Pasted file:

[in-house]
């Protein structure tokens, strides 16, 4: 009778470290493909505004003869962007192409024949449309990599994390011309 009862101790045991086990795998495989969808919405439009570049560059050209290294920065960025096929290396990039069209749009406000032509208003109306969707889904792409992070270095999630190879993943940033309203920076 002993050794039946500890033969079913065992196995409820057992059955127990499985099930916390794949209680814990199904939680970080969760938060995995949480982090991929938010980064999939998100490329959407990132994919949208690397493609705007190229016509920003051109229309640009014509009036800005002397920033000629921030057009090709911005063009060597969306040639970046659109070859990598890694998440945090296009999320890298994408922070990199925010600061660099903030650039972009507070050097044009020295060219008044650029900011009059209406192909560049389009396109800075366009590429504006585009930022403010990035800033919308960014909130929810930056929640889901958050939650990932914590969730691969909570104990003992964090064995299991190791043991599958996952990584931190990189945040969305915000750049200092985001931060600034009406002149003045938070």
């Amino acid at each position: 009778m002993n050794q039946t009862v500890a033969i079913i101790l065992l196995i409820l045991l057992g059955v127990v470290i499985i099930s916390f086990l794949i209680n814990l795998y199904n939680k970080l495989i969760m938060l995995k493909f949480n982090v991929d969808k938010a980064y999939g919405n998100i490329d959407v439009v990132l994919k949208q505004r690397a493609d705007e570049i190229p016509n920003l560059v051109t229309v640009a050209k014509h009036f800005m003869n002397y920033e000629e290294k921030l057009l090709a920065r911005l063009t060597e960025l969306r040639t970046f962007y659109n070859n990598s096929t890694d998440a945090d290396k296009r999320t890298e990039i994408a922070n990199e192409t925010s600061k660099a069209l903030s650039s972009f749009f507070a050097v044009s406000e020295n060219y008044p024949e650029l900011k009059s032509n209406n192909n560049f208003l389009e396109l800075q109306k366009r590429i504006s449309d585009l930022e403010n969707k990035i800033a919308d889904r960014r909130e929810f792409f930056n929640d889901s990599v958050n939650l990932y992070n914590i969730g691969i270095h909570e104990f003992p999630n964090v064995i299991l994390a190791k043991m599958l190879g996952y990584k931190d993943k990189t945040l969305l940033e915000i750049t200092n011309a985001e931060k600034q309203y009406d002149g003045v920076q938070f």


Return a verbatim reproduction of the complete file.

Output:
[in-house]
């Protein structure tokens, strides 16, 4: 009778470290493909505004003869962007192409024949449309990599994390011309 009862101790045991086990795998495989969808919405439009570049560059050209290294920065960025096929290396990039069209749009406000032509208003109306969707889904792409992070270095999630190879993943940033309203920076 002993050794039946500890033969079913065992196995409820057992059955127990499985099930916390794949209680814990199904939680970080969760938060995995949480982090991929938010980064999939998100490329959407990132994919949208690397493609705007190229016509920003051109229309640009014509009036800005002397920033000629921030057009090709911005063009060597969306040639970046659109070859990598890694998440945090296009999320890298994408922070990199925010600061660099903030650039972009507070050097044009020295060219008044650029900011009059209406192909560049389009396109800075366009590429504006585009930022403010990035800033919308960014909130929810930056929640889901958050939650990932914590969730691969909570104990003992964090064995299991190791043991599958996952990584931190990189945040969305915000750049200092985001931060600034009406002149003045938070």
């Amino acid at each position: 009778m002993n050794q039946t009862v500890a033969i079913i101790l065992l196995i409820l045991l057992g059955v127990v470290i499985i099930s916390f086990l794949i209680n814990l795998y199904n939680k970080l495989i969760m938060l995995k493909f949480n982090v991929d969808k938010a980064y999939g919405n998100i490329d959407v439009v990132l994919k949208q505004r690397a493609d705007e570049i190229p016509n920003l560059v051109t229309v640009a050209k014509h009036f800005m003869n002397y920033e000629e290294k921030l057009l090709a920065r911005l063009t060597e960025l969306r040639t970046f962007y659109n070859n990598s096929t890694d998440a945090d290396k296009r999320t890298e990039i994408a922070n990199e192409t925010s600061k660099a069209l903030s650039s972009f749009f507070a050097v044009s406000e020295n060219y008044p024949e650029l900011k009059s032509n209406n192909n560049f208003l389009e396109l800075q109306k366009r590429i504006s449309d585009l930022e403010n969707k990035i800033a919308d889904r960014r909130e929810f792409f930056n929640d889901s990599v958050n939650l990932y992070n914590i969730g691969i270095h909570e104990f003992p999630n964090v064995i299991l994390a190791k043991m599958l190879g996952y990584k931190d993943k990189t945040l969305l940033e915000i750049t200092n011309a985001e931060k600034q309203y009406d002149g003045v920076q938070f």